Sacred Discontent: Behind the Album The Broken Seasons with Adam Whipple

Adam Whipple plays a house show in East Tennessee.

Loyal readers might remember we ran a review from John Barber of Adam Whipple’s new album The Broken Seasons here a few months ago. I would recommend you read it first, then come back and hear from the artist about the philosophy and planning behind the album and the songs. This isn’t meant to be a review, but a conversation that hopefully will give us a glimpse into his creation process. Then click on over to PledgeMusic and help this album drop into a world that needs its honesty. There are only a few days left.

John Palmer Gregg: First. This is an amazing album, and not just a collection of great songs, but it seems well put together. Awesome job man.

Adam Whipple: Thank you!

JPG: Can you briefly describe your songwriting process? Do you start with the lyrics, the music?

AW: I tend to woolgather a lot. Bits of lyrics will come, sometimes verses or choruses or bridges, and I record it or write down a sketch of the melody and let it percolate. The days of entire songs arriving like lightning are either gone or very rare. Sometimes a whole verse or two will show up. That happens a lot when I’m driving, when it’s inconvenient (or illegal?) to write anything down. Once in a while, music comes first, but I get so enamored with music that it often gets hard to see past it. Those times when music arrives first, it seems to open up lyrics that were already there, usually about things I’m dealing with at the time.

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Memory of Flying

I was convinced that it wasn’t entirely impossible. Difficult and miraculous, perhaps, but not impossible. I reasoned that there must be a different way of perceiving the world that would enable a person to leave the ground behind – and fly. So, at around eleven or twelve years old, that is exactly what I did.

I remember it so clearly.

There was a ditch that ran alongside a portion of the long driveway that led to the log cabin I grew up in. An electric barb-wire fence ran down the far side of that ditch. It was a fence and ditch I knew very well. It was the fence I accidently hit with a golf club while trying to perfect my chip shot with fallen hickory nuts that had gathered in the ditch. It was the fence I accidently urinated on – twice, and it was the fence I spectacularly failed to jump over on my metallic red Mongoose BMX bike. I still have scars from that experience wrapping around both legs where the barbs dug into me as I struggled to free myself from the wire. Each surge of electricity running down it caused my muscles to spasm and lock up.

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Hoc est Corpus Meum

Hieronymus Bosch: The Conjurer, 1475-1480

Last week I sat in a theater in Pigeon Forge, Tennessee, with my wife and four-year-old son. We were waiting for Terry Evanswood’s magic show to start and sharing a comically small box of popcorn that my wife assured me I didn’t want to know the cost of.  I was more worried, though, that my son’s attention span wouldn’t last the full hour and a half. It turned out I had nothing to worry about. He was mesmerized from the first second to the last. I spent more time watching his reactions than I did the performance.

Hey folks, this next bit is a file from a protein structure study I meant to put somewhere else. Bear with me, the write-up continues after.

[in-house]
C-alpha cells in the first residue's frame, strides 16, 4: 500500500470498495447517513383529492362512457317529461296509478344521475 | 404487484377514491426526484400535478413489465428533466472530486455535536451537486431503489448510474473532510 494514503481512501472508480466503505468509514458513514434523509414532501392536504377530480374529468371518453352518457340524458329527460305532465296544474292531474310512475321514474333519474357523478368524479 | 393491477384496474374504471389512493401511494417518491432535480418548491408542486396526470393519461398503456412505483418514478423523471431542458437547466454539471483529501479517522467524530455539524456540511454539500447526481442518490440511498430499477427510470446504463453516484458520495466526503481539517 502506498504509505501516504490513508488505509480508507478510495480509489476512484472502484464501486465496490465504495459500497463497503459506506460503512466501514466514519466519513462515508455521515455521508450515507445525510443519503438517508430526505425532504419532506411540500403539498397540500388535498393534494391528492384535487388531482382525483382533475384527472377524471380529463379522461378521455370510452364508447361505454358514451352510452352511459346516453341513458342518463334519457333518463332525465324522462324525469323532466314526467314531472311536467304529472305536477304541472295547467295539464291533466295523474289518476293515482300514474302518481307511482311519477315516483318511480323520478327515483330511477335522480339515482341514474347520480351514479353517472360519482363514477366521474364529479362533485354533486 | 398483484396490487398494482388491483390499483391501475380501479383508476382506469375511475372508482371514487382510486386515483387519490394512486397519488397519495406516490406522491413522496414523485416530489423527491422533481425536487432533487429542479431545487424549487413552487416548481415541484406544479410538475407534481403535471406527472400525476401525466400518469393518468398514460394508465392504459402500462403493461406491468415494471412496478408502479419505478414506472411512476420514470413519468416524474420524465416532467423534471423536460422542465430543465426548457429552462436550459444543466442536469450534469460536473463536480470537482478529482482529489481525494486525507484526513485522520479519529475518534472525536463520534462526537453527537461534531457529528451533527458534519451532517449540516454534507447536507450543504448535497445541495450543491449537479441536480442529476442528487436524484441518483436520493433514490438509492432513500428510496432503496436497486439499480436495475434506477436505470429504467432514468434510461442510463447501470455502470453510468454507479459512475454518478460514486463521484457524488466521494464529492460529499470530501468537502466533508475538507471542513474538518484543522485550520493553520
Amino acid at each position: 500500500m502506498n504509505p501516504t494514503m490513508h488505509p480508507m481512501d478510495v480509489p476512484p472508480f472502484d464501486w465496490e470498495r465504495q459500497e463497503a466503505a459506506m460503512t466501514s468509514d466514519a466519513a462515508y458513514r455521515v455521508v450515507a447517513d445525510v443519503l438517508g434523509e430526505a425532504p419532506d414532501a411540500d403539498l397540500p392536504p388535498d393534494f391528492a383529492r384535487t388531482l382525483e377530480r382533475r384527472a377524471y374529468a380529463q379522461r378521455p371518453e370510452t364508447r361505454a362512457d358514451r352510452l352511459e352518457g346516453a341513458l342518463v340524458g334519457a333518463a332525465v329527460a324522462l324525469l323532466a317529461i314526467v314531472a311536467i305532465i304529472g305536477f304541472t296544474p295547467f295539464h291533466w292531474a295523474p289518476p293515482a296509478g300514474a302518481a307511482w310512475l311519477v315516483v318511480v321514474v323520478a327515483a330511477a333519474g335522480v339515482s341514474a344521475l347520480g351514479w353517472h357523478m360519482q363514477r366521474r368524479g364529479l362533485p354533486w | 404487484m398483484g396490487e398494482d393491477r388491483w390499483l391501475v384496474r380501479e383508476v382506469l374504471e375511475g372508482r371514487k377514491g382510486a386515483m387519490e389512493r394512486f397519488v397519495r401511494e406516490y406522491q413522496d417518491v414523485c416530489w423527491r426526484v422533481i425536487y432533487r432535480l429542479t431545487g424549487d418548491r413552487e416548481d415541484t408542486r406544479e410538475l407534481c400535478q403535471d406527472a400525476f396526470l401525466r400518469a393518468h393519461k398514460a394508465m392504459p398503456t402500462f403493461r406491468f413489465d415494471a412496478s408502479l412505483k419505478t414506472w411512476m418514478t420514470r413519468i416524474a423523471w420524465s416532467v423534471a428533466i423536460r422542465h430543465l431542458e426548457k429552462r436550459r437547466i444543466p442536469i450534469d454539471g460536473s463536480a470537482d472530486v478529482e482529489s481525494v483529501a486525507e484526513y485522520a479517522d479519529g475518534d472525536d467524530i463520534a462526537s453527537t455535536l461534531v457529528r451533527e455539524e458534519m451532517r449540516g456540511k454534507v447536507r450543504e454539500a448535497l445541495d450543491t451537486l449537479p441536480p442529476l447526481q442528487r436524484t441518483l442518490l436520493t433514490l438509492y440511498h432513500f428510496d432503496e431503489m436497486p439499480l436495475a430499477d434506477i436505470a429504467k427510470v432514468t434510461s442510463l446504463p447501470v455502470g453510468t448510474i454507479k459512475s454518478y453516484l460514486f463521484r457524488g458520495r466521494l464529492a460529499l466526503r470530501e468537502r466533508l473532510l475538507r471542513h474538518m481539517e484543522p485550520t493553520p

In my son’s stunned expression, I find something that I long for, something that I believe we all long for in one degree or another—a sense of wonder. In an age and culture where the answer to virtually any question we can conceive is just a few taps and swipes away, wonder and unknowing are absent. It is one thing, however, to suspend disbelief for a couple hours to enjoy a magic show, and another to live a life believing anything blindly.

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The Secret Beauty of My Heart

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I’m going to put all my cards on the table.

I’m a journalist – with an agenda.

There it is in black-and-white. I want whoever reads my stories, or looks at my photographs, or watches one of the videos I’ve produced to see the world the way I do. I want you to feel what I feel. I want you to believe the same truths I believe. I want you to hate the things I hate, and love the things I love.

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Over Mountain Weavers Guild

Over Mountain Weavers Guild in Kingsport, Tenn.

“This,” said Marita Swartz, waving her hand over the intricately woven pattern of threads taking shape from her loom, “gives me life.”

Swartz is one of over forty members of the Over Mountain Weavers Guild, a guild that gathers at least once a month at the Exchange Place, a kind of living history museum in Kingsport, Tennessee.

“It’s an art,” said Jean Green, “It makes you appreciate things. Not everything you can just go into Wal-Mart and buy.”

Many of the guild members are retired, though not all, and many see the art of weaving as a way to reconnect with the way things were done in the past. For some, it is cathartic, providing an opportunity to take something intangible and shape it into something real, something permanent.

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